A four step roadmap for transition
To solve any problem one must fully understand it. As simple as this may sound, this seems to be an issue with many business managers. While they know that unavailability of Libor will have a wide impact, many do not know where to start. We believe they should start by estimating its impact. That will include, firstly, an assessment of their exposure to Libor. This assessment should ideally be done by products, by geography and, by business lines. Secondly, institutions need to re-evaluate the effectiveness of hedges and their accounting treatment under an ARR regime. And lastly, they need to review their contract where fall back provisions do not provide adequate protection, and calculate associated gains or losses.
Contracts referencing US dollar Libor that are expected to remain active beyond 2021 are estimated to have a notional value of over $30trn. Contracts referencing non-USD Libor will be an additional similar amount if not more. Hence repapering of a massive number of contracts is a given. This will be a good opportunity for the institutions to move away from emails to a digital platform in order to fast-track the contract negotiation process. Advances in natural language processing allow extraction of key terms with limited human involvement. While outsourcing is an obvious option, AI can help reduce cost and improve capacity which will be critical as demand for repapering picks up.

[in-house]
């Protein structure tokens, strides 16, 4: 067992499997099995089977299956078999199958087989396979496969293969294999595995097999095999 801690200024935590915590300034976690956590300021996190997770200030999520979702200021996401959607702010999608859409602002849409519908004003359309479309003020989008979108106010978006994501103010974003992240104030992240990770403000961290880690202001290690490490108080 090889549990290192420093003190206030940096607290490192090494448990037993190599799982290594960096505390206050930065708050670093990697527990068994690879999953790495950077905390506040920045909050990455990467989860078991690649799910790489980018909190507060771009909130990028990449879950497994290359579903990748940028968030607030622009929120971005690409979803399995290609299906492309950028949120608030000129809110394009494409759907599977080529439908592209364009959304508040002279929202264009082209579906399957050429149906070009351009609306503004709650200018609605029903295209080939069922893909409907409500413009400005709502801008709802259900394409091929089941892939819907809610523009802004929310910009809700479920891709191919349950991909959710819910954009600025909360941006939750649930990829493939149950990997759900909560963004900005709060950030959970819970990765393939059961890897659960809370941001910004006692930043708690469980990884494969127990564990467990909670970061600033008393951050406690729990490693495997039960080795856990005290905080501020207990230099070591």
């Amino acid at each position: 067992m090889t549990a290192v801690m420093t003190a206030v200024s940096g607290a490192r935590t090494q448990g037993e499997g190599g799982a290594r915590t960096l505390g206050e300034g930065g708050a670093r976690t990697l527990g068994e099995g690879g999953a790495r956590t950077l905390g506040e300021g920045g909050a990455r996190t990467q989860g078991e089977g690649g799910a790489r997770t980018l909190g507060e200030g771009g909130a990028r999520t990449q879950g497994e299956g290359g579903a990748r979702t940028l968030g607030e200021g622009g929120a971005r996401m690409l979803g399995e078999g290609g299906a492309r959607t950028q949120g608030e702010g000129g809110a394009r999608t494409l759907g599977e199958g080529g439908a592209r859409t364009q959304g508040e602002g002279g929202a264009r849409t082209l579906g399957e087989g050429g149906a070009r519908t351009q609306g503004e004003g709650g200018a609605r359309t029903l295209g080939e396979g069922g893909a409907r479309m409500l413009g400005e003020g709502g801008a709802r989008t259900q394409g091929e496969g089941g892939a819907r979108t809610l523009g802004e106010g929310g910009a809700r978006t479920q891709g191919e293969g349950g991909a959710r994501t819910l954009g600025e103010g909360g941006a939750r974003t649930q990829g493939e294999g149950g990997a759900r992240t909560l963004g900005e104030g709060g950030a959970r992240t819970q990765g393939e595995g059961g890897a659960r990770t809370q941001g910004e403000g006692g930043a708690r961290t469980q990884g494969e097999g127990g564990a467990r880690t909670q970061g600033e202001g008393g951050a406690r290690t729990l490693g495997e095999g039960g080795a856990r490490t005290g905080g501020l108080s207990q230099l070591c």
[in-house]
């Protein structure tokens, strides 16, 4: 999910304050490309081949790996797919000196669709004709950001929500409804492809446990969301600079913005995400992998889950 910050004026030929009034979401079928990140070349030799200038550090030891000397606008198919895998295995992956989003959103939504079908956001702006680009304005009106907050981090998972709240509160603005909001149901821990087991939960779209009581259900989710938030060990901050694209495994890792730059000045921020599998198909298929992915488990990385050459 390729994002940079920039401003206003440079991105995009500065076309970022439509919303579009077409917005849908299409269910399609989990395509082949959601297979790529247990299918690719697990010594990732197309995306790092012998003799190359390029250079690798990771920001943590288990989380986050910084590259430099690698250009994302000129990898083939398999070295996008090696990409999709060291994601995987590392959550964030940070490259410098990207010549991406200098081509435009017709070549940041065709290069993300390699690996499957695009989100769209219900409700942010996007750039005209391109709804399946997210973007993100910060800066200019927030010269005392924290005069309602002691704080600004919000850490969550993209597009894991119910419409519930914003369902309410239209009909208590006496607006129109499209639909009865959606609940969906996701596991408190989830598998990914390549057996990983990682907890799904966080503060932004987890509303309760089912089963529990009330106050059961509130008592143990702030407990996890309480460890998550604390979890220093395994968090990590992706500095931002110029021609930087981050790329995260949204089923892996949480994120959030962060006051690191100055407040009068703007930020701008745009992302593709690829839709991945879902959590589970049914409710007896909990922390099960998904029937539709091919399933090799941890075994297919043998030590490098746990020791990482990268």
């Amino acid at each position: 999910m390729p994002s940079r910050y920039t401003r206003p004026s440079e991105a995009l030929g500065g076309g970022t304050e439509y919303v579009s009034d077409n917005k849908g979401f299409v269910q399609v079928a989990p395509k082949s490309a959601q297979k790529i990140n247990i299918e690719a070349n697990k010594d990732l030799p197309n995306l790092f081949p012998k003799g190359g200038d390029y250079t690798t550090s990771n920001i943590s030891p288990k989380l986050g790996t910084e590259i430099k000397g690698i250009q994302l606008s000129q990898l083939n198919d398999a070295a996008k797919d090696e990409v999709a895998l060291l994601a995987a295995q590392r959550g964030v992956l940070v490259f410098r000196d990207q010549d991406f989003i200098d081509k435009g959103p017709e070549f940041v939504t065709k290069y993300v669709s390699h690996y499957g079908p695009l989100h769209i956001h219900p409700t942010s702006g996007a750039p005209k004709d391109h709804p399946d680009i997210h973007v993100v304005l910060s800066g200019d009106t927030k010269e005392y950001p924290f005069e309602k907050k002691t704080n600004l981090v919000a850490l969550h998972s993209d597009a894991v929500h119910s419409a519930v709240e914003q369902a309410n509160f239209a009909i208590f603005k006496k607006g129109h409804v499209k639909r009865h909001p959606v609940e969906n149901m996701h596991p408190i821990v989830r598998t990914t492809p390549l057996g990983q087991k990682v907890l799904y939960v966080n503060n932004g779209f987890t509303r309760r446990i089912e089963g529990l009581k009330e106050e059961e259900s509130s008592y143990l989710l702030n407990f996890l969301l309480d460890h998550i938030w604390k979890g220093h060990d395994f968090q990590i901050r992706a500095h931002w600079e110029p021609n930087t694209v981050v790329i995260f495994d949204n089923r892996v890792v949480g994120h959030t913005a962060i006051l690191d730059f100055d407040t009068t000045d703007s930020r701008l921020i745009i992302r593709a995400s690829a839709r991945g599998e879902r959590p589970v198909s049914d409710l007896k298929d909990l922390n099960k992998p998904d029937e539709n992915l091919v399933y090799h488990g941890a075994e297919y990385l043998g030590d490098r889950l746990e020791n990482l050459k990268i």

Every contract referencing Libor will need to be reviewed to assess how its economics change under ARR, followed by assessing financial impact and then defining new terms to achieve an equivalent economic impact. The difficult part would be communicating the changes to the client. Lack of regulatory protocols, such changed in contracts may lead to protracted and expensive negotiations.
Lastly, there will be a front to back impact on an institution's technology infrastructure. This will include building new reference data feeds and distribution mechanism, an update of valuation models, review and remediation of controls, set up program management to manage this transition, to name a few.
Essentially, Libor is unlikely to continue to remain the reference rate of choice, leading financial institutions to migrate to alternative reference rates. Migration from Libor to ARRs is going to be, long, complex and expensive. Institutions need to start early, beginning with an assessment of the impact, reviewing their contracts and plan for repapering where necessary; redesign products, update valuation models, review controls and lastly setup appropriate change programs to execute the transition.